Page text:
Seconds of Summer's Ashton Irwin, Luke Hemmings, Michael Clifford and Calum Hood in Sydney today. Picture:Justin Lloyd
Seconds of Summer's Ashton Irwin, Luke Hemmings, Michael Clifford and Calum Hood in Sydney today. Picture:Justin Lloyd

How Aussie stars 5SOS are dealing with self-isolation

Calum Hood hasn't left his Los Angeles home for eight days.

Neither have his 5 Seconds of Summer bandmates Luke Hemmings, Michael Clifford and Ashton Irwin, who shared with their fans midweek he was "starting to get sick". (Management said there is no evidence he has COVID-19 but is feeling unwell.)

Like thousands of musicians around the globe, the Australian pop rock chartslayers have remained connected to their millions of fans via social media as they counted down to the release of their fourth album titled CALM over the past week.

5SOS are struggling in self-isolation.
5SOS are struggling in self-isolation.

The title was given to them by the 5SOSFam fanbase who have used the acronym of their initials for the past nine years since the four teenagers formed their band in Sydney's western suburbs with dreams of world domination.

"It's definitely a crazy time. I never thought I would live to see a pandemic like this," Hood said.

"But it has redefined the way we approach our album release because we can't be together or around large groups of people.

"So we are doing things like videos on how the music was actually created and countdowns and things we couldn't have done if we'd had to be in 100 places at once."

FAN ARMY

And indeed, they would have been doing the rounds of hundreds of radio stations, meet-and-greets and fan launches for the rollout of CALM if COVID-19 hadn't completely altered our society.

5SOS arrived just as young music fans assembled themselves to form social media armies of millions to promote their favourite pop idols.

The digital native artists commanding the pop zeitgeist from the mid to late 2000s - One Direction, Lady Gaga, Beyonce, Taylor Swift, Ariana Grande, Rihanna, Selena Gomez and Katy Perry - were propelled to the top of the charts and streaming playlists on the wave of the fans' DIY online marketing.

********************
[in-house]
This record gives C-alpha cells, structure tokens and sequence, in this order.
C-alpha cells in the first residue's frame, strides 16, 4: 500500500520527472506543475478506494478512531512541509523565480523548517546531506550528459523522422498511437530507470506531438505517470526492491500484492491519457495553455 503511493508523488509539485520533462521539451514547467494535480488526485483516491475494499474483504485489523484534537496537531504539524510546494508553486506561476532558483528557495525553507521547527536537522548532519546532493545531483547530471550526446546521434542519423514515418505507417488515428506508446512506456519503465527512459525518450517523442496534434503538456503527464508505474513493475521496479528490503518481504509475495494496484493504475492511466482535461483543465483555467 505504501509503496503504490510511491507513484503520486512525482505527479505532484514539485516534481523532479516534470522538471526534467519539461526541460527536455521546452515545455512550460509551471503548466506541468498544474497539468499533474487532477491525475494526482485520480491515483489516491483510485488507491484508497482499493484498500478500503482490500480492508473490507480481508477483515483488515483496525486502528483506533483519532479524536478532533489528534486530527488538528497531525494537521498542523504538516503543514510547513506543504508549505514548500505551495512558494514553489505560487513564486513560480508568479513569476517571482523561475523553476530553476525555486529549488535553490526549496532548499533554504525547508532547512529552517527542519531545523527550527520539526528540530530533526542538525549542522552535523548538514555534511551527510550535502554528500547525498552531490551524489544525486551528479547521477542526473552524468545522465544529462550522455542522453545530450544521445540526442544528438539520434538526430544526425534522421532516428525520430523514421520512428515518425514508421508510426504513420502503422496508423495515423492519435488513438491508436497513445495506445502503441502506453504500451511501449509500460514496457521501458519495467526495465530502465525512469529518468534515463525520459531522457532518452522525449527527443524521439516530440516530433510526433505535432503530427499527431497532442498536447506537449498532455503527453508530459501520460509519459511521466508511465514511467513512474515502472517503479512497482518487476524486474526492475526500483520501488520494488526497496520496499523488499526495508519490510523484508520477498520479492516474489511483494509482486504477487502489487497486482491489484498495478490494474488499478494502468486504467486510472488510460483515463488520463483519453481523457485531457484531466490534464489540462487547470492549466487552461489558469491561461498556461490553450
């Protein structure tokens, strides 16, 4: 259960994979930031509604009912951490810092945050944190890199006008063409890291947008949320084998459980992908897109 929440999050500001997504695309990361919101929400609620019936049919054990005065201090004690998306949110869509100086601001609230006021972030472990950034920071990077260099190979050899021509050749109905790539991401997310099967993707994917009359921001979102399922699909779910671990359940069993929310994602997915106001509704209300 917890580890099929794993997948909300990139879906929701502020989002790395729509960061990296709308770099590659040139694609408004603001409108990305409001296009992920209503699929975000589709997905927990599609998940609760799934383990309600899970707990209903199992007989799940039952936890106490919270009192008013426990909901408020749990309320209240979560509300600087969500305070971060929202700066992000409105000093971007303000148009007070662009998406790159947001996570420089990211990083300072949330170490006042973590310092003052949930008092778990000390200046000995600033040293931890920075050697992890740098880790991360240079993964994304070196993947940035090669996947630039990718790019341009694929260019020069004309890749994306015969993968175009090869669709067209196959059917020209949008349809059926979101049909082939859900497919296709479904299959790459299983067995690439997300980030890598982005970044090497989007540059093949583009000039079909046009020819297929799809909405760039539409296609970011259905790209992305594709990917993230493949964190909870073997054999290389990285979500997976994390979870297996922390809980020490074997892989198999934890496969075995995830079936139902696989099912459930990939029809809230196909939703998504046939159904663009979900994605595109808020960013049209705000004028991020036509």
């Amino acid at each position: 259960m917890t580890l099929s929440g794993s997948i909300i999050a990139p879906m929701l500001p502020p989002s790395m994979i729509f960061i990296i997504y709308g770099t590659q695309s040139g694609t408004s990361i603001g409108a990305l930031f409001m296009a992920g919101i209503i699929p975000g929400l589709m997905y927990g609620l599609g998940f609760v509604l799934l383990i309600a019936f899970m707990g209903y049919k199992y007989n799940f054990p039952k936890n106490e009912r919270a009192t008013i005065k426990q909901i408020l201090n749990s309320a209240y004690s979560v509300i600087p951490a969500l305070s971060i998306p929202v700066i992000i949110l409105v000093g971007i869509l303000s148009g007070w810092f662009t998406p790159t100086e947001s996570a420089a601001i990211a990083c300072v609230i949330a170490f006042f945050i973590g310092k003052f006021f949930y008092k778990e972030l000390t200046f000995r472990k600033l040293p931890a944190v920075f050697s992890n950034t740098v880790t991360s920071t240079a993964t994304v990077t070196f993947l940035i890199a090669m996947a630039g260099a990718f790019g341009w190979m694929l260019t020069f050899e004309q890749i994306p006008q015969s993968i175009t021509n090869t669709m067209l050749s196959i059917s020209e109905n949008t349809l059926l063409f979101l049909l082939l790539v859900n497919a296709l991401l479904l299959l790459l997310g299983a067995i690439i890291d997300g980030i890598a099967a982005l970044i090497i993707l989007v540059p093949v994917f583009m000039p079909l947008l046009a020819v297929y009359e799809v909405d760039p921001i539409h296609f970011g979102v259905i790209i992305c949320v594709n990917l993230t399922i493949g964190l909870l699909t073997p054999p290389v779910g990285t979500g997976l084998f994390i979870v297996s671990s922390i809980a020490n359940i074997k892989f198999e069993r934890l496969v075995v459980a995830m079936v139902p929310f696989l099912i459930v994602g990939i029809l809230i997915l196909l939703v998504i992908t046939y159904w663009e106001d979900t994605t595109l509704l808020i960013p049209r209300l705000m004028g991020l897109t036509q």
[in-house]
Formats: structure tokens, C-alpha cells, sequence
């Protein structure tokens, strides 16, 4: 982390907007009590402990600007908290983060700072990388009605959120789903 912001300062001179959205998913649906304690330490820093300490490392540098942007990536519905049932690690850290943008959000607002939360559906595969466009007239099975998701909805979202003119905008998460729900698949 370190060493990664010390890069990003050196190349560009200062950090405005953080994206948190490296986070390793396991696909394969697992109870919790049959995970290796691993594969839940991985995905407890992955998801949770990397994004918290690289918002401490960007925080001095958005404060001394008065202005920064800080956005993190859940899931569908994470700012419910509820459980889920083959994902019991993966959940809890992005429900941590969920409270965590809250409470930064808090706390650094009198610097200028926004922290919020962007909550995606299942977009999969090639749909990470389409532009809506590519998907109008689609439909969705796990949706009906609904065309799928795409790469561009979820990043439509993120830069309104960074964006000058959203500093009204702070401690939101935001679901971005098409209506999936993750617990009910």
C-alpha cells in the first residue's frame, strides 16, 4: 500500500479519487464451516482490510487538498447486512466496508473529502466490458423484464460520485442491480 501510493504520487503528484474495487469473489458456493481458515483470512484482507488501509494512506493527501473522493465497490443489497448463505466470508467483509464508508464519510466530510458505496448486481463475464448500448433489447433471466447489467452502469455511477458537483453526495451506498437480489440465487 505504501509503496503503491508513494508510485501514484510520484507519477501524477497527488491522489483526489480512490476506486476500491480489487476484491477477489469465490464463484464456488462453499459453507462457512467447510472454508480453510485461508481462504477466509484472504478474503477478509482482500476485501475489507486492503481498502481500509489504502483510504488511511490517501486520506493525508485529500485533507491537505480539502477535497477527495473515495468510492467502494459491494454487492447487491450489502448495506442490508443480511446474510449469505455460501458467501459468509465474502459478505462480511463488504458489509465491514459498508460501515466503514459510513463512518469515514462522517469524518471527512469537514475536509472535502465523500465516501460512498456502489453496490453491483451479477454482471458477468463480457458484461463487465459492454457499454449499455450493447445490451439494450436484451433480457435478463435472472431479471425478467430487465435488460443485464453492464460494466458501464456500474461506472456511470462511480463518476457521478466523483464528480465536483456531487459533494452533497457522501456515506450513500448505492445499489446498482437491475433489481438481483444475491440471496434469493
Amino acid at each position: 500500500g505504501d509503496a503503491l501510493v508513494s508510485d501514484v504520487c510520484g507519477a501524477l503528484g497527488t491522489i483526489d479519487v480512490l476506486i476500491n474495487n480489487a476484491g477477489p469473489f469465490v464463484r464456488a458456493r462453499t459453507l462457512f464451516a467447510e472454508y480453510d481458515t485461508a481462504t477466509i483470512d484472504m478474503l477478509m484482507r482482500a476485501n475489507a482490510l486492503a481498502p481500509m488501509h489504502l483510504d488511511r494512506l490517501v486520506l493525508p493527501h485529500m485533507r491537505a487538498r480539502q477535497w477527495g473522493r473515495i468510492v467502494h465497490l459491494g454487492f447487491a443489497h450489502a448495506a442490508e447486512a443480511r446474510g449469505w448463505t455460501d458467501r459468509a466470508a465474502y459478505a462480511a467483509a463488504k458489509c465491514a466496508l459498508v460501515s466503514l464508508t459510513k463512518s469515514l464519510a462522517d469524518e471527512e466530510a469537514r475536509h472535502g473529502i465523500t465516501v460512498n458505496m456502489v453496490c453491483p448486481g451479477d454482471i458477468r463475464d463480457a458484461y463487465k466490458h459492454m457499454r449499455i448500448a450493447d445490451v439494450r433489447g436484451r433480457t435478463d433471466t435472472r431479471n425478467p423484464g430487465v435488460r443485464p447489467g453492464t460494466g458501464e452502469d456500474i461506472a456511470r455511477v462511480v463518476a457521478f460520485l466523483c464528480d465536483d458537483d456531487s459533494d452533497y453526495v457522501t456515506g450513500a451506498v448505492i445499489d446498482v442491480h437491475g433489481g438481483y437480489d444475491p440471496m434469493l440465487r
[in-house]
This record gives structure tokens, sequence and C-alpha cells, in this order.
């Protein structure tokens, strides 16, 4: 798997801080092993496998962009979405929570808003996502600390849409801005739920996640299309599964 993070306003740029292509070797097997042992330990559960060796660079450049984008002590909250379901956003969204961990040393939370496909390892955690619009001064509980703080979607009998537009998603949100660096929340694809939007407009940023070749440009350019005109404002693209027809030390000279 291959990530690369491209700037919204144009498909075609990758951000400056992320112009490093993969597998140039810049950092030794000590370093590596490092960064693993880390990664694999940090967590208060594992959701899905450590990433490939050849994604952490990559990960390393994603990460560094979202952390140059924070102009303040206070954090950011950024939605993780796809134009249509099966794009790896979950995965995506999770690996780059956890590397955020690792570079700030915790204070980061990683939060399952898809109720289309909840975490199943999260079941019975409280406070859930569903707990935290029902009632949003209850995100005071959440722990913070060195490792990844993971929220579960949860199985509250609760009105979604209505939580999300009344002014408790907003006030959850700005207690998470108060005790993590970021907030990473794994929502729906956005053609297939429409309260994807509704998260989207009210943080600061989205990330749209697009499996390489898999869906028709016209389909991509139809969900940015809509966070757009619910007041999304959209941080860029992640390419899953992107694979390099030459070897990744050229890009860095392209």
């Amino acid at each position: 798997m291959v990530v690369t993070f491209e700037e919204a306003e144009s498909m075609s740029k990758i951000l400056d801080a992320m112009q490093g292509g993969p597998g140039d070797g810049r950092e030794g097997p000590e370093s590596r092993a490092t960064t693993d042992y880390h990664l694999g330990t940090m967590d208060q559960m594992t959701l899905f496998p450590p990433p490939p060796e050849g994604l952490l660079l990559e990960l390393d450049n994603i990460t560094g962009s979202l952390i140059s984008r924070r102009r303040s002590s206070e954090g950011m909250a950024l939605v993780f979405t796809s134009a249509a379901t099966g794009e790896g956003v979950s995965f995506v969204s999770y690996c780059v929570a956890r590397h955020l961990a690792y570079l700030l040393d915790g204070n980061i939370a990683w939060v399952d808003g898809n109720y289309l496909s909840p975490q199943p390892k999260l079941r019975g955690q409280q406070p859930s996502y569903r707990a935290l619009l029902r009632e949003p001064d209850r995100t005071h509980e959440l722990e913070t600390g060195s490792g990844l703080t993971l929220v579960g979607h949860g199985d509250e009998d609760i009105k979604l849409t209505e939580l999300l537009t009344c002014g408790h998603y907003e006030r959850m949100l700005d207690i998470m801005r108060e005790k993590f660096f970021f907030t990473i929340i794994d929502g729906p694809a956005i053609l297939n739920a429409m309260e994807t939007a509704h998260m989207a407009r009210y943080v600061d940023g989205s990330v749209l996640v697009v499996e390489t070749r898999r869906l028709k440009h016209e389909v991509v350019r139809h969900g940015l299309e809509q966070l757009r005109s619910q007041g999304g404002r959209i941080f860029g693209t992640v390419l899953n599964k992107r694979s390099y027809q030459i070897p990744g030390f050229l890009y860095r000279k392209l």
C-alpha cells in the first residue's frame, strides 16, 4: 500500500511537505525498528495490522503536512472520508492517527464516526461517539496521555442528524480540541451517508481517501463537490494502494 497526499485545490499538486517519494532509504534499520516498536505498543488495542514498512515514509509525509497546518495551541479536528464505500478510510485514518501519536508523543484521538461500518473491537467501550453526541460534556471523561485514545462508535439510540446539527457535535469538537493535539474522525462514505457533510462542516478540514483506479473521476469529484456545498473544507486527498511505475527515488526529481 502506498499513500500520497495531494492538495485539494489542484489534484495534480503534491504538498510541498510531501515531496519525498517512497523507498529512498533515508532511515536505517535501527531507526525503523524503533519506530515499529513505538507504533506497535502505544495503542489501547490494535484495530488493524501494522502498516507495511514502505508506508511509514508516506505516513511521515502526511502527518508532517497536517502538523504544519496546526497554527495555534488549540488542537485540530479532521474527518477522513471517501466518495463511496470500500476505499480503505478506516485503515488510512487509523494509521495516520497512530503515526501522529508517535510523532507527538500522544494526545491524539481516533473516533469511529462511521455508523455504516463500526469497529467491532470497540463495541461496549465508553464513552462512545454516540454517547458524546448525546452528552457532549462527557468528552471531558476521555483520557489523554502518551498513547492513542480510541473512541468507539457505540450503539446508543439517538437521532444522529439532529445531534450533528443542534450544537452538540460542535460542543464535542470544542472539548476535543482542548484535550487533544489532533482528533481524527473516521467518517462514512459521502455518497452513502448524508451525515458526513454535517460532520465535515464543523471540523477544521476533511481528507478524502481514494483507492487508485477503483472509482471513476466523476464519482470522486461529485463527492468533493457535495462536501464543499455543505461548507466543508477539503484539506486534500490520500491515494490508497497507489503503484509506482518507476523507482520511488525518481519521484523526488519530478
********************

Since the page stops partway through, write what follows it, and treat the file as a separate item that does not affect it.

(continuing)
5 Seconds of Summer arrived just as young music fans assembled themselves to form social media armies of millions to promote their favourite pop idols. Picture: Justin Lloyd
5 Seconds of Summer arrived just as young music fans assembled themselves to form social media armies of millions to promote their favourite pop idols. Picture: Justin Lloyd

Such is the devotion of the 5SOSFam, whose loyalty has been stoked with regular poptastic singles from the 2014 breakthrough hit She Looks So Perfect to the 2018 monster smash Youngblood, that their heroes are one of the biggest bands in the world.

Their first three records - the self-titled debut, 2015's Sounds Good Feels Good and Youngblood - have all reached No. 1 in Australia and the US. They are the first homegrown act to achieve three chart-toppers on the American Billboard Top 200. The single Youngblood joined the 1,000,000,000 List compiled by Australian songwriters' body APRA just as 5SOS returned to Australia in February to perform at the historic Fire Fight Australia concert for bushfire relief.

Their songs and videos combined have generated more than seven billion streams, close to 10 million album sales and more than two million concert tickets in six years.

"I know it sounds cliche but I'm thinking about everyone's health and safety and the music comes second," Hood says as the stream count on CALM's singles Easier, Teeth, No Shame and Old Me tick over into the hundreds of millions ahead of the record release today.